Orange County's 50,000-acre Irvine Ranch Land Reserve -- essentially a big olive branch extended to the County of Orange by the Irvine Company in exchange for development rights in that county's remaining open spaces -- is bit by bit being transformed into public parkland. About 5000 of those acres, east of the city of Irvine and west of Santiago Canyon Road, lie in what is known as Limestone Canyon Preserve. The preserve is not yet in full public ownership, but will someday become a fully accessible wilderness park. Meanwhile, the Nature Conservancy is charged with offering guided hiking, equestrian, and mountain biking tours of the property, ranging in length from 2 miles to 15 miles.
Limestone Canyon Preserve's most popular tour features an easy, two-mile round-trip hike to a viewpoint overlooking the Sinks, a colorful, dramatically sheer piece of landscape that looks out of place amid the gently rolling foothills of the Santa Ana Mountains. No one is allowed unaccompanied by a guide on the Limestone Canyon property, and roving guards ensure enforcement of that rule.
Contact the Nature Conservancy at 714-832-7478 or e-mail firstname.lastname@example.org for a tour schedule and reservation instructions. For the popular, short hike to the Sinks, participants will either rendezvous at the trailhead (parking space permitting) on Santiago Canyon Road near the tiny community of Modjeska, or gather at a car-pool site not far away. The short hike is offered about twice monthly during morning hours, and typically once a month as an evening hike by the light of the full moon.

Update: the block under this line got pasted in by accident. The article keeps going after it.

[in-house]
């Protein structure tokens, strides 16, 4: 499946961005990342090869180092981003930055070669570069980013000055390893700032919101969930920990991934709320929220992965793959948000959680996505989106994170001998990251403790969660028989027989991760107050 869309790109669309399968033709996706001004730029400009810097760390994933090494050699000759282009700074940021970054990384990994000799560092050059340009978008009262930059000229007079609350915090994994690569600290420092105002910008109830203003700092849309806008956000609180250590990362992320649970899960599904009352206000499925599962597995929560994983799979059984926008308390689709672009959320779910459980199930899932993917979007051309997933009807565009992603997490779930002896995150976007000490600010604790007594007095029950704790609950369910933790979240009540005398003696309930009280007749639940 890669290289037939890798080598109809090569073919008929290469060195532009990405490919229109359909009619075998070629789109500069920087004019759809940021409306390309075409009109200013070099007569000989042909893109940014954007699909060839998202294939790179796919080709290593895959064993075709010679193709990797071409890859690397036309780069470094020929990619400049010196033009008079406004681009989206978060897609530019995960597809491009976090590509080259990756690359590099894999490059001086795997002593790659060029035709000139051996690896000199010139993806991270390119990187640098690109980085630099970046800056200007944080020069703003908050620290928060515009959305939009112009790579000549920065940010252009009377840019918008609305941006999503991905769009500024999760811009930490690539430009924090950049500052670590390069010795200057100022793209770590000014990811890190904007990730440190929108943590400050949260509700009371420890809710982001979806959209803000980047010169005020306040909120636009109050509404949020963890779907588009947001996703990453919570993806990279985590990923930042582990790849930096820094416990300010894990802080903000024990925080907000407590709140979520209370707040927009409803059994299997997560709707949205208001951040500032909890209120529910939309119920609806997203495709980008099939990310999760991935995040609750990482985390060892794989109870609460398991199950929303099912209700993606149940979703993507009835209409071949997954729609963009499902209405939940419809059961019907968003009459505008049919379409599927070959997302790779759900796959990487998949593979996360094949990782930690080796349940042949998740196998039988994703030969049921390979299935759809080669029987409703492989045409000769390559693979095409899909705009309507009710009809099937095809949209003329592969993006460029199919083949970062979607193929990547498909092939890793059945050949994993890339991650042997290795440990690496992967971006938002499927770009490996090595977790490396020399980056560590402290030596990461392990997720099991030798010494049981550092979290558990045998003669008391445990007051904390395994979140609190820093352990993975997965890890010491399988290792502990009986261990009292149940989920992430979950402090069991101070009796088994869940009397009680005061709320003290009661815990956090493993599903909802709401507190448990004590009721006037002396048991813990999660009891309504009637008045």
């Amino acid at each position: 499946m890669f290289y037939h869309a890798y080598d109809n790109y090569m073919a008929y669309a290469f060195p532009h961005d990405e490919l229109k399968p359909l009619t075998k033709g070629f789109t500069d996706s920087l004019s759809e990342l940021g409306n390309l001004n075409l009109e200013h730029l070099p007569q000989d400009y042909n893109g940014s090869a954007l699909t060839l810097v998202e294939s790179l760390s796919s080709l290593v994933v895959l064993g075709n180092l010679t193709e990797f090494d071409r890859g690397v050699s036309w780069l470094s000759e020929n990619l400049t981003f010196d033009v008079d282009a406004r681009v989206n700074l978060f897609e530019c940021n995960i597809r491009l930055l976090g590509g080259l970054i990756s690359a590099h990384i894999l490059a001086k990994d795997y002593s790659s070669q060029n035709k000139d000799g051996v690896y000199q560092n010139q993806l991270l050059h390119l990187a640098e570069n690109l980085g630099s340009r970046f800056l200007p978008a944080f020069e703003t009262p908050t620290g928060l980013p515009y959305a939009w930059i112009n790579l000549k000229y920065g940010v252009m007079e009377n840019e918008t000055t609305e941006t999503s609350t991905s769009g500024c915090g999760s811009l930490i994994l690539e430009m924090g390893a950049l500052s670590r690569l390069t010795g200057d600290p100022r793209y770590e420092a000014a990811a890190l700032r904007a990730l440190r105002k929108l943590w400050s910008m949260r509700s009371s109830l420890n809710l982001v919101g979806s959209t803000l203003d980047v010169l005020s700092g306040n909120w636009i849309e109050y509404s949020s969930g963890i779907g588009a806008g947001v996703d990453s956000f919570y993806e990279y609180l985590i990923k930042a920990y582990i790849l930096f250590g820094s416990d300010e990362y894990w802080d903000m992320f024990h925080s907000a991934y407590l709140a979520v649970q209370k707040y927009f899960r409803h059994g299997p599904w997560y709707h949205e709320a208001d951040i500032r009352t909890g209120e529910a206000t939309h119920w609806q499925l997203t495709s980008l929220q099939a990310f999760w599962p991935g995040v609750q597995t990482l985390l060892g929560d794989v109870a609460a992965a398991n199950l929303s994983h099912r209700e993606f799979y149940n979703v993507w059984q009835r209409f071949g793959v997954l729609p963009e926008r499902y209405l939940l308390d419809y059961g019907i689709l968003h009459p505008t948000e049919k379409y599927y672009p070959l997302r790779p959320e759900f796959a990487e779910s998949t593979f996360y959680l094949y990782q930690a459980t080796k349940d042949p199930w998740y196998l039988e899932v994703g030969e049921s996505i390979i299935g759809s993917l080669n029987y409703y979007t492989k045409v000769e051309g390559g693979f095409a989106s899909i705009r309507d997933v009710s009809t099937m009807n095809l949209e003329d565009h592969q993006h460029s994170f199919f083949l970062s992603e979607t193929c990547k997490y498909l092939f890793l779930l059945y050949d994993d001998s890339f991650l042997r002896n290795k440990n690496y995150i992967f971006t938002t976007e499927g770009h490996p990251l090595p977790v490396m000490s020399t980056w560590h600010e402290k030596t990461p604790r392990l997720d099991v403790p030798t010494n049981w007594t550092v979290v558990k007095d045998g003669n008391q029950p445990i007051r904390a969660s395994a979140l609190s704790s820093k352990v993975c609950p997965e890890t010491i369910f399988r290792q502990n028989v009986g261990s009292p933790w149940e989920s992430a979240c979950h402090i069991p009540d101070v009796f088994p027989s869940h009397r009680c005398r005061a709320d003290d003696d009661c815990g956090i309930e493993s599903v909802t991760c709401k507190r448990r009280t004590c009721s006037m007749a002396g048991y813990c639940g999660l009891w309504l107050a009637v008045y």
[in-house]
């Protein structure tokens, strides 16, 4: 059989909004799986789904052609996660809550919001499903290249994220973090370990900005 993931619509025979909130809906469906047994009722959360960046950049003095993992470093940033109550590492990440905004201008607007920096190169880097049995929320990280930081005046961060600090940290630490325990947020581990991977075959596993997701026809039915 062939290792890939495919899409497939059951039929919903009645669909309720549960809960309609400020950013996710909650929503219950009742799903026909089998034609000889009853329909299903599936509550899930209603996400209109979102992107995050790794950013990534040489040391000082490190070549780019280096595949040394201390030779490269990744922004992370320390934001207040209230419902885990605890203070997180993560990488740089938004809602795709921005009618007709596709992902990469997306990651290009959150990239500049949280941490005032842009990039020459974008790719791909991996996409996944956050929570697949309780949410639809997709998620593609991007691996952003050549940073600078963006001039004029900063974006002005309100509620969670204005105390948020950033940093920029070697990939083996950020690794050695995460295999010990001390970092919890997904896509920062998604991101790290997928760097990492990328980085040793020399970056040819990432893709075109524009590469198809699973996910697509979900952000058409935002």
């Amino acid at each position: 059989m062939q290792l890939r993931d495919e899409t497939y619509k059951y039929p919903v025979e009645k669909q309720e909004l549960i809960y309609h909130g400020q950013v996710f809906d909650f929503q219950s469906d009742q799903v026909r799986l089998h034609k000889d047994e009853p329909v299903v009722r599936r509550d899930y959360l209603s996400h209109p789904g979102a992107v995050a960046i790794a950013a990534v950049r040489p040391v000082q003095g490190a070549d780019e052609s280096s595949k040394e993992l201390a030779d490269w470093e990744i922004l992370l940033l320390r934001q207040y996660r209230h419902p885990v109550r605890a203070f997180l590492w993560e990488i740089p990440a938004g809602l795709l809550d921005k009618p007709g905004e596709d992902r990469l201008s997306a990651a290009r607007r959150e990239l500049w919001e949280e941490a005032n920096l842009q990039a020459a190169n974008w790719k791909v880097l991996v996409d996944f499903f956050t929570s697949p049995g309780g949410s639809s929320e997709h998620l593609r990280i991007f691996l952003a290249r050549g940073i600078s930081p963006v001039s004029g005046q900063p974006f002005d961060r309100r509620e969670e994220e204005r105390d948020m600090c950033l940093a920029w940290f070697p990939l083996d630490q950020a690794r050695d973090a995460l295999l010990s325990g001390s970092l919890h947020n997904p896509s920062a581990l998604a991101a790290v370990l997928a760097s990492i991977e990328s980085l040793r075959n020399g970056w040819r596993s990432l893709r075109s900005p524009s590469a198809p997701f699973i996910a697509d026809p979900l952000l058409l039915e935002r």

You'll begin with a crossing of the wide, bouldery bed of Santiago Creek; then you follow an old dirt road heading up a small canyon on the far side. Graced with shade-giving live oaks and lush riparian vegetation, the canyon is recovering from a century or more of cattle-grazing use. Expect progress to be slow; your Nature Conservancy guide will likely point out every significant type of plant, and spin yarns about various birds and animals that may come into view.
At 0.8 mile you reach the head of the small canyon, where you meet a ridge-running dirt road. You turn north and continue about 0.2 mile to the best viewpoints overlooking the steep-walled sandstone gorge named the Sinks. Erosion of the soft sedimentary rock here has led to the formation of a receding cliff -- most dramatically sheer on the north side, where it exhibits a relief of about 150 feet. Iron oxide is responsible for the ruddy color of the rock. The scene is impressive under mid-morning sunlight, and eerily spectacular in bright moonlight.